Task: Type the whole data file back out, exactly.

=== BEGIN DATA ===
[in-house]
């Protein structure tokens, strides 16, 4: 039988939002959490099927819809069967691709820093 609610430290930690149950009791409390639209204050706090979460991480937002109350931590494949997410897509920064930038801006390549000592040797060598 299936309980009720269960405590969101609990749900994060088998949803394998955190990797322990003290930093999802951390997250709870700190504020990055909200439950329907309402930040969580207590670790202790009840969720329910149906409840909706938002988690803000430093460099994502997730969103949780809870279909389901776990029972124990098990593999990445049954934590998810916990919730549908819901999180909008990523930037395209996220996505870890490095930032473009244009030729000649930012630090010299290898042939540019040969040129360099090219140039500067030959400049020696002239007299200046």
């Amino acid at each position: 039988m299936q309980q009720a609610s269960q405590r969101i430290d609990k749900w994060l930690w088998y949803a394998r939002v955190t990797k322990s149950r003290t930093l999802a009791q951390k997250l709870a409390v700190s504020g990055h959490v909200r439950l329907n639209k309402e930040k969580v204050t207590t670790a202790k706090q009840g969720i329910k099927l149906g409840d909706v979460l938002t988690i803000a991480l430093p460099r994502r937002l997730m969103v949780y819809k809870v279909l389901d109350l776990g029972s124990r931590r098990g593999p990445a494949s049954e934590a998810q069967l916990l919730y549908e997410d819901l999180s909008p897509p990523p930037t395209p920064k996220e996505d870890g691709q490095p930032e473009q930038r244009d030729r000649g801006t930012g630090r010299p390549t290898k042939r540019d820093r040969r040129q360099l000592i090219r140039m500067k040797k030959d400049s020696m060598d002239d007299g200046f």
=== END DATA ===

[in-house]
């Protein structure tokens, strides 16, 4: 039988939002959490099927819809069967691709820093 609610430290930690149950009791409390639209204050706090979460991480937002109350931590494949997410897509920064930038801006390549000592040797060598 299936309980009720269960405590969101609990749900994060088998949803394998955190990797322990003290930093999802951390997250709870700190504020990055909200439950329907309402930040969580207590670790202790009840969720329910149906409840909706938002988690803000430093460099994502997730969103949780809870279909389901776990029972124990098990593999990445049954934590998810916990919730549908819901999180909008990523930037395209996220996505870890490095930032473009244009030729000649930012630090010299290898042939540019040969040129360099090219140039500067030959400049020696002239007299200046």
């Amino acid at each position: 039988m299936q309980q009720a609610s269960q405590r969101i430290d609990k749900w994060l930690w088998y949803a394998r939002v955190t990797k322990s149950r003290t930093l999802a009791q951390k997250l709870a409390v700190s504020g990055h959490v909200r439950l329907n639209k309402e930040k969580v204050t207590t670790a202790k706090q009840g969720i329910k099927l149906g409840d909706v979460l938002t988690i803000a991480l430093p460099r994502r937002l997730m969103v949780y819809k809870v279909l389901d109350l776990g029972s124990r931590r098990g593999p990445a494949s049954e934590a998810q069967l916990l919730y549908e997410d819901l999180s909008p897509p990523p930037t395209p920064k996220e996505d870890g691709q490095p930032e473009q930038r244009d030729r000649g801006t930012g630090r010299p390549t290898k042939r540019d820093r040969r040129q360099l000592i090219r140039m500067k040797k030959d400049s020696m060598d002239d007299g200046f």